Presentation on theme: "COLLECTING DATA ON A SAMPLE OF RESPONDENTS Designing survey instruments."— Presentation transcript:
COLLECTING DATA ON A SAMPLE OF RESPONDENTS Designing survey instruments
Remember: The sample survey is a research technique used to estimate population parameters A number of people are asked a series of questions from a standardized instrument concerning a variety of topics, and the answers are analyzed Interviews v. questionnaires
Options for administration Personal interviews Phone interviews Mail questionnaires Computer-mediated questionnaires Survey design is strongly influenced by administration option chosen
The importance of quality instruments A well-designed instrument is crucial to the success of any sample survey or census With few exceptions, poorly written instruments represent a much greater threat to the validity of your conclusions than do sampling problems or other common threats to survey research validity
How do we go about developing the instrument? The most important thing is knowing what we want to know What are the most significant questions we have? What information is crucial to answering these questions? Guided by literature review What information can best be obtained in other ways?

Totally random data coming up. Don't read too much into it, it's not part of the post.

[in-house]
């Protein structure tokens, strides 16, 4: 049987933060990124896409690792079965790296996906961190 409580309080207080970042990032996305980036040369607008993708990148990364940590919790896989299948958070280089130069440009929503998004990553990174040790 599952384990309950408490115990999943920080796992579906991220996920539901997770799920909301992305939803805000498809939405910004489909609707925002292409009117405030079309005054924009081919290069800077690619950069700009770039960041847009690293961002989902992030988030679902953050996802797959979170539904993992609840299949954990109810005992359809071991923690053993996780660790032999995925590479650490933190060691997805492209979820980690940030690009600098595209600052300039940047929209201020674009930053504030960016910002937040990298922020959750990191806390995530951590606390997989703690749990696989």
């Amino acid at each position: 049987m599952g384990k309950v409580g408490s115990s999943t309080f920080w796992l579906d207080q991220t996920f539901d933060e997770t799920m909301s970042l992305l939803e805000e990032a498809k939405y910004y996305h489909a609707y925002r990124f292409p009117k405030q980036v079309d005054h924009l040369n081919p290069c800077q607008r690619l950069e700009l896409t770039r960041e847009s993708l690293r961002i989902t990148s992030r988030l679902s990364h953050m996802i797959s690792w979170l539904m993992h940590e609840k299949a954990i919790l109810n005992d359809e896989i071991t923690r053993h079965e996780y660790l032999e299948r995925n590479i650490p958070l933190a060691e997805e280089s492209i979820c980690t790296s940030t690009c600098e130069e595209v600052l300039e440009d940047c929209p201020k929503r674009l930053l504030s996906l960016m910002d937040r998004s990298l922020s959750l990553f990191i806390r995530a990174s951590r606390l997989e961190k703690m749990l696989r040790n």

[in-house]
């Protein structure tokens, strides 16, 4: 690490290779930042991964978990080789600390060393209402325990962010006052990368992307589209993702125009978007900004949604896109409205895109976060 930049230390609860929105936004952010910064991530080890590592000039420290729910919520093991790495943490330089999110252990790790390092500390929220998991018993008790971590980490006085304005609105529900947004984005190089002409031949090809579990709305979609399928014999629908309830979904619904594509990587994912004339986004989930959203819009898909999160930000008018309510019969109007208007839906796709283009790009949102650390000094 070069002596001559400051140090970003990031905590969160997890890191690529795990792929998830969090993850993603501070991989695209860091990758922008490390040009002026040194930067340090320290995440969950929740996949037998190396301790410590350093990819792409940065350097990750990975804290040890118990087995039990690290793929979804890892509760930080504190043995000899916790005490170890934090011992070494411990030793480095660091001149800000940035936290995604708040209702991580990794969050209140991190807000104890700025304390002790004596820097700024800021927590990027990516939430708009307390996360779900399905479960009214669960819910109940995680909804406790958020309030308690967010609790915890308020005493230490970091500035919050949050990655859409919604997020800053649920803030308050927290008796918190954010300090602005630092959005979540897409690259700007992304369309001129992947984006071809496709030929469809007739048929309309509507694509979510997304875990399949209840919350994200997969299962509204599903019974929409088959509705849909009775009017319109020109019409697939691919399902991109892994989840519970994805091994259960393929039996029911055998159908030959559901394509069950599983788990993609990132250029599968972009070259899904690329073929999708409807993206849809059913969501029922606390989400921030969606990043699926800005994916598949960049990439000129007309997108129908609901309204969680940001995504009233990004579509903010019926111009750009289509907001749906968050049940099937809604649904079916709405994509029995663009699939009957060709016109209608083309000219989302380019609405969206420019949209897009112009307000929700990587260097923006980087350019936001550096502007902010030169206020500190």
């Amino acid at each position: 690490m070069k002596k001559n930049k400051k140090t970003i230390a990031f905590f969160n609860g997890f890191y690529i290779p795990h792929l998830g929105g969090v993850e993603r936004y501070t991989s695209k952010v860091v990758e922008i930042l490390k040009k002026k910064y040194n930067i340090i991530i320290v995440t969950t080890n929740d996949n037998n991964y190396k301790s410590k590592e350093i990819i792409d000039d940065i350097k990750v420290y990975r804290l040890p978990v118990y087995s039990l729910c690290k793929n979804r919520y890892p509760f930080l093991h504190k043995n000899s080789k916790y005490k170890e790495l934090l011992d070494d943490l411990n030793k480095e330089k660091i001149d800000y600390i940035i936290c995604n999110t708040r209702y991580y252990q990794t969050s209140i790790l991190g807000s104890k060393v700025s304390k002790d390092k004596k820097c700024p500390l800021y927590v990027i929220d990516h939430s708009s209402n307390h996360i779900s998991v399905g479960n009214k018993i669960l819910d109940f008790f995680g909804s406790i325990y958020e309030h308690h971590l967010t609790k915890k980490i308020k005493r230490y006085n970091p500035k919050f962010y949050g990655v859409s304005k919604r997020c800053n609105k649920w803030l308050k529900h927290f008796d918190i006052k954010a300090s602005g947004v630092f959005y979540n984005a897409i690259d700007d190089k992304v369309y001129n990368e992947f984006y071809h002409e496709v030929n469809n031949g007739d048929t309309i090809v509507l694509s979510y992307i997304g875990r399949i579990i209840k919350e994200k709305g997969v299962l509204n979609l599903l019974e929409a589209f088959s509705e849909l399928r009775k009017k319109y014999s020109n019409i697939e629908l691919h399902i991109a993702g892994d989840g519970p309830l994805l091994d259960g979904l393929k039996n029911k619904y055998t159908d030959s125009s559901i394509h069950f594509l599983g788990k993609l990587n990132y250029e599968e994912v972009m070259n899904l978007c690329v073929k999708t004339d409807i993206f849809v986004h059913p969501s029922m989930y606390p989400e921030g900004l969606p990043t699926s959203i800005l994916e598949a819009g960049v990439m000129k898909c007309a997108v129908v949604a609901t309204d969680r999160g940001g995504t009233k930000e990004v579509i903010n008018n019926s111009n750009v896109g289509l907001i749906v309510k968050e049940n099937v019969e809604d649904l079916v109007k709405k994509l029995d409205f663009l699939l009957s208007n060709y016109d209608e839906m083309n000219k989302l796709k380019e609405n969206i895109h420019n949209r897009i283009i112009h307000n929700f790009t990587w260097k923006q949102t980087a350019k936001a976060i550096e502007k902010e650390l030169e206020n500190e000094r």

How do we go about developing the instrument? Prioritize the importance of the information Crucial v. important v. useful but not necessary Getting really good information on a limited set of constructs may be more valuable than a lot of scattered facts and incomplete ideas on many constructs
Don’t go fishing! Too often researchers include many more questions than necessary Too many ‘interesting but unnecessary’ questions Tradeoff between additional questions and completion rate Try to avoid a phone survey that lasts more than 15 minutes Less for questionnaires
Typical instrument format Greeting and introduction Early general questions Develop rapport Get the respondent thinking about the topics of study Generate ‘top-of-mind’ data
Early to mid survey Focus on topics of interest Use closed-ended but still somewhat general questions Move from category to brand questions, medium to station to program questions, etc.
Late survey questions More open-ended questions Questions dependent upon deeper review of content Respondent has been thinking about topics for a while Edgiest questions Greatest level of rapport necessary
Final questions Most embarrassing/difficult questions Demographics (often lose respondents when you ask about income, etc.)
Closing Thank your respondents for their time Reassure them that their answers were helpful and useful regardless of the quality of responses/level of knowledge of the respondent Any necessary debriefing, especially if you were relatively guarded at the beginning or engaged in some sort of misleading or deceptive instructions, etc.
Impact of data collection method Construct the instrument according to the method of data collection Self-administered questionnaires require more instructions on the instrument itself than do interviews When the instrument is administered by an interviewer, written instructions to the interviewer (usually placed in the margin) can be useful in improving response and/or validity of the information gathered